Wireshark: How to check if a Wi-Fi network supports 802.11k

Today’s exercice is simple: study the beacon frame and try to figure out what characteristics of the Wi-Fi network are advertised.

In this article, we will be focusing on IEEE 802.11k support.

PRESENTATION OF IEEE 802.11K

IEEE 802.11k-2008 or “Radio Resource Measurement” (not to confused with the Radio Resource Management used by Cisco Wireless LAN Controllers) is an amendment which was publish in 2008 and added to the IEEE 802.11-2012 standards. Various types of measurements are defined that enable 802.11 stations to request measurements from other stations. Information that needs to be measured to optimize the radio network. For example, with 802.11k, stations are able to assess how occupied or idle a frequency channel is. The corresponding request and report mechanisms, and the formats of the frames through which the measurement requests and results are communicated among stations, are defined by the 802.11k amendment.

If you want to learn more about how IEEE 802.11k, please read the following documents from the IEEE:

BEACON OF A WI-FI NETWORK NOT SUPPORTING 802.11K

Looking at a beacon frame in order to find 802.11k support, we need to validate that these different information elements (IE) are there:

  • The “Country” element
  • The “Power Constraint” element
  • The “Radio Management (RM) Enable Capabilities” element
If these information element are not present in the Beacon, the Wi-Fi network does not support 802.11k. Here is an example of a Beacon only advertising the “Country” element. As you can see , the “RM Enable Capabilities” and “Power Constraint” elements are missing.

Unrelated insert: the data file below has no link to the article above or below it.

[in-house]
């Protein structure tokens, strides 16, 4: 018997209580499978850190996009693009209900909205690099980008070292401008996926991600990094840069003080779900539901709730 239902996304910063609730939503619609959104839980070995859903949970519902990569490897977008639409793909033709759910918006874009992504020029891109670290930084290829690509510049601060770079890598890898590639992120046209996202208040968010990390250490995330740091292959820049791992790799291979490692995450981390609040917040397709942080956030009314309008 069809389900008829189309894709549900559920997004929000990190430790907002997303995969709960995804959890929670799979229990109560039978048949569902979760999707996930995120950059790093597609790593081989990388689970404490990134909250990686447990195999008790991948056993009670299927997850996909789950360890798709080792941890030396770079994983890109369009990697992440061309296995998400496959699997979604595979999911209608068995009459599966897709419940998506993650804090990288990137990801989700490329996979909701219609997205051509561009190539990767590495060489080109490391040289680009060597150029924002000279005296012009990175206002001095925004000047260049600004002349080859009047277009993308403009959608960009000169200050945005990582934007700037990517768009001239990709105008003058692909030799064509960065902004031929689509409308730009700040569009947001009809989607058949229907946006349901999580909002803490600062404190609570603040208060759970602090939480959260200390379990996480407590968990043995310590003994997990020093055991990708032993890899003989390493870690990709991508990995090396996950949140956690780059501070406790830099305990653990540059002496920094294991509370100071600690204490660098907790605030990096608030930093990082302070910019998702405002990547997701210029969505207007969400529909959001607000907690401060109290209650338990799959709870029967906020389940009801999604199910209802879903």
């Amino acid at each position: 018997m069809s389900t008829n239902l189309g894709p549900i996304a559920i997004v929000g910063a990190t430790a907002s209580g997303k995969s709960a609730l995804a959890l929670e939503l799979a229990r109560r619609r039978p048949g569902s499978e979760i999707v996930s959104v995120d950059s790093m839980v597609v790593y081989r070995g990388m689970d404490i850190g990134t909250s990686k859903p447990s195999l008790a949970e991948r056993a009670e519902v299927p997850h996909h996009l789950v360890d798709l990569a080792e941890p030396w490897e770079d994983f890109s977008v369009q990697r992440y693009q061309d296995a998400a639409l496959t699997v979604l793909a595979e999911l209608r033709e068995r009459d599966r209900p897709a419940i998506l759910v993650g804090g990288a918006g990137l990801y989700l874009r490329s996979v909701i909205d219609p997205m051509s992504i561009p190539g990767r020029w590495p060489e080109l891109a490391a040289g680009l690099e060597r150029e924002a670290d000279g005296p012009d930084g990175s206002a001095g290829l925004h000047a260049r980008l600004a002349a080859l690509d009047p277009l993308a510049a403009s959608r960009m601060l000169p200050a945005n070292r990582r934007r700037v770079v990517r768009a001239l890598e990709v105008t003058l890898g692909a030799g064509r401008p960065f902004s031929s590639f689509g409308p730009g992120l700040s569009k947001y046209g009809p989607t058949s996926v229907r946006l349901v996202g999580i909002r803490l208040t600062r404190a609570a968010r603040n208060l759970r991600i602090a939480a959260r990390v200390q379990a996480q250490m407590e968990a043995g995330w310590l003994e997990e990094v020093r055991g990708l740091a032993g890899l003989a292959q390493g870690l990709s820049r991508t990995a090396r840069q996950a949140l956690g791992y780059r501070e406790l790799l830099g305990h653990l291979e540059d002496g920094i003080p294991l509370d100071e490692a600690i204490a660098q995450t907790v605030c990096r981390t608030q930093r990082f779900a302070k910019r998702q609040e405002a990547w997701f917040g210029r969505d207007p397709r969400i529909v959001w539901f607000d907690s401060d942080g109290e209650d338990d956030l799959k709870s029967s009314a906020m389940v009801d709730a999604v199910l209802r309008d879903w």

Now we are going to enable 802.11k support on the SSID.

CONFIGURATION OF 802.11K ON A CISCO WIRELESS LAN CONTROLLER (WLC)

In order to enable 802.11k support on a WLAN profile on a WLC, you will need to:

  • Navigate to the “WLAN” menu
  • Select the WLAN profile that you would like to configure. This will open up the configuration view
  • In the configuration view, select the “Advanced” tab
  • Finally, in the “Advanced” tab, under the 11k section, check the following check boxes:
    • “Assisted Roaming Prediction Optimization” & “Neighbor List”: the controller will create an optimized list of neighbors to send to the client
    • “Neighbor List Dual Band”: By default, the neighbor list contains only neighbors in the same band with which the client is associated. This option allows 802.11k to return neighbors in both bands.
You can now apply and save your new configurations.

BEACON OF A WI-FI NETWORK SUPPORTING 802.11K

Once the configurations have been applied and that the APs start broadcasting the new beacons frames, you are now able to see all the specific informations elements (IE):

Thank you for reading, in the next post, we will explain how to check if a Wi-Fi network is supporting 802.11r.

If you want to know how the client devices can take advantage of 802.11k to better roam, head over to Rasika’s blog:
mrncciew.com/2014/09/11/cwsp-802-11k-ap-assisted-roaming/

If you want learn how to check if a Wi-Fi network is supporting 802.11v, head over to this post:
www.semfionetworks.com/blog/wireshark-how-to-check-if-a-wi-fi-network-supports-80211v

If you want to optimize the way you use Wireshark to perform Wi-Fi analysis, head over to this post:
www.semfionetworks.com/blog/wireshark-most-common-80211-filters

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